Why are there so many vaccines? Doesn’t this overwhelm their immune system?

Babies are very lucky in Canada to have vaccines to protect against so many different diseases. Baby’s immune systems easily handle many germs every day. Each type of germ and vaccine allows the baby’s body to practice fighting off the germs. When actual disease germs do occur, the baby does not get sick. Each dose of vaccine increases the baby’s immunity.


Important Notice

It is the parent/guardian's responsibility to provide their children's immunization records to the local public health unit. Don't forget to update the Health Unit when your child gets another shot.


Children in Preschool and Child Care Centres

Ontario immunization programs protect our children in preschools, child care centres, and in the community. With the arrival of vaccines against many diseases, we now see fewer cases of diseases that can cause significant illness and spread quickly through people who are at risk.

Every year the Middlesex-London Health Unit assists preschools and child care centres to review records of their students, to ensure that they are up-to-date, and to remind parents to take children in for needles they are due for. Records need to be held at both the child care centre and at the health unit. The electronic record will be part of their permanent record at the health unit when they begin school. Collecting immunization information helps the health unit manage outbreaks of illness by knowing who may be at risk, or who may need protection.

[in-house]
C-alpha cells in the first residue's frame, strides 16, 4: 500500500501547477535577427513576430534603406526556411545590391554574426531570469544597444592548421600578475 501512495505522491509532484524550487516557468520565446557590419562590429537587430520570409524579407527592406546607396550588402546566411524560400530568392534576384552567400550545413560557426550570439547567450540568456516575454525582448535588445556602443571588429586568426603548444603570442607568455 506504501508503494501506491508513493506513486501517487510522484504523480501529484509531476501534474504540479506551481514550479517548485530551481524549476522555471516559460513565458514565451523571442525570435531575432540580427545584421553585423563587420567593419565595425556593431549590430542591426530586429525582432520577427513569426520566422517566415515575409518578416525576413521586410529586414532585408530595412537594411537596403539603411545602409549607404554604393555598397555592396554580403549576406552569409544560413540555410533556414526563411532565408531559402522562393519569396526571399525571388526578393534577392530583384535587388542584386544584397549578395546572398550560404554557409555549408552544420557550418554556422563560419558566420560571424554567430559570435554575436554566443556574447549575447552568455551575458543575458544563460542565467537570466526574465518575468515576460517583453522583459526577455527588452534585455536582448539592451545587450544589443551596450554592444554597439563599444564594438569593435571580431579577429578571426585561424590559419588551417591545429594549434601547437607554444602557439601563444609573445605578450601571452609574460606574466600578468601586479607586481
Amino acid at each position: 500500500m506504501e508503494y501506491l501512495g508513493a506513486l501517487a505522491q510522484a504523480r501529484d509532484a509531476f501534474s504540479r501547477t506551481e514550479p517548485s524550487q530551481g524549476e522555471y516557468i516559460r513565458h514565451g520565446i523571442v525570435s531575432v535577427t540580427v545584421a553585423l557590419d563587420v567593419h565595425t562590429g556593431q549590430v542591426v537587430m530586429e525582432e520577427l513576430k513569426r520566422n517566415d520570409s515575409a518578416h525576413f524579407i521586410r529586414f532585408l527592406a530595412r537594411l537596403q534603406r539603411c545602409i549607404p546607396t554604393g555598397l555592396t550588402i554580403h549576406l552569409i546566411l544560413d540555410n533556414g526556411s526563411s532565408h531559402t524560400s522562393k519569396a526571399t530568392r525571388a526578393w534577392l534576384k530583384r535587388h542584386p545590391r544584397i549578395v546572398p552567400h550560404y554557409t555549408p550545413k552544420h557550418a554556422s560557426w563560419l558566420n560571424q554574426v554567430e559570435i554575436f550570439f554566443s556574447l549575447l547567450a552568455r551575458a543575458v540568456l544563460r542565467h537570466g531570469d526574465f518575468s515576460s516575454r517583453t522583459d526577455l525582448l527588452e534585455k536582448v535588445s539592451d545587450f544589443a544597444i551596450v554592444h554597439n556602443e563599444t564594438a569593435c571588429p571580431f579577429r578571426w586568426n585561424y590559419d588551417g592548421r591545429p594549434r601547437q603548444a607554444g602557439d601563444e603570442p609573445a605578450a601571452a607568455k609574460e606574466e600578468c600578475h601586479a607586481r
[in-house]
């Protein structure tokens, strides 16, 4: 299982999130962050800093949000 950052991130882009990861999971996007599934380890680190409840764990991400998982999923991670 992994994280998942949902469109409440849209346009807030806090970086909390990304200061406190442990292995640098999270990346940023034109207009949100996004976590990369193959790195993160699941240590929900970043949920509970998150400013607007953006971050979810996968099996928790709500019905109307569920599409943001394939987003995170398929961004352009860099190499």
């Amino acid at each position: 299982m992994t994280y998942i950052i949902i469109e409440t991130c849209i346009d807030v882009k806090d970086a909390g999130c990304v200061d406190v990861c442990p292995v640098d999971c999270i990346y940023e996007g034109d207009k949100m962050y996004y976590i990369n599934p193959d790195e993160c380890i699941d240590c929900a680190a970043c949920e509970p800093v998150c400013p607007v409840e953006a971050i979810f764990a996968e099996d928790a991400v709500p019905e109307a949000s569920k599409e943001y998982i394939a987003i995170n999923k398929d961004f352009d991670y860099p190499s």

The law states that children in licensed care need to be immunized against diphtheria, pertussis, tetanus, polio, measles, mumps, rubella, haemophilus influenza type B (HiB), chickenpox, meningitis and pneumococcal according to the Child Care and Early Years Act, 2014. Failure to send in the information or have children immunized by the dates set by the health unit may result in the child being excluded from care. This is to ensure timely response to the health unit’s request for information, and to decrease possible disease outbreaks. As soon as the child is up-to-date they will be allowed to attend care again. 

Parents will be given a period to time to get their children immunized, to retrieve the information about previous immunizations, and to send the information to the health unit. A final notice will be sent to parents who have not complied with the requests, that may lead to exclusion from the licensed care setting.

Exemptions

Vaccination is the best way to protect children from serious diseases like measles, polio, diphtheria and tetanus in Canada and across the world. Vaccines are safe and effective – and they help the immune system learn how to protect itself against disease. However, some children are not immunized because of serious illness or allergy or due to their family’s philosophical beliefs. To exempt your child for medical or non-medical reasons, please read the vaccine exemption information from our website.

A Parent's Guide to Immunization

Are you a parent or caregiver and have questions about vaccines? A Parent's Guide to Vaccination from the Government of Canada is an excellent online resource to help answer many questions.

 
Date of creation: February 25, 2013
Last modified on: August 9, 2022
 

References

1Ontario Ministry of Health and Long Term Care, Immunization Information. Retrieved from
http://health.gov.on.ca/en/public/programs/immunization/default.aspx
2Public Health Agency of Canada Retrieved from
http://www.phac-aspc.gc.ca/im/iyc-vve/index-eng.php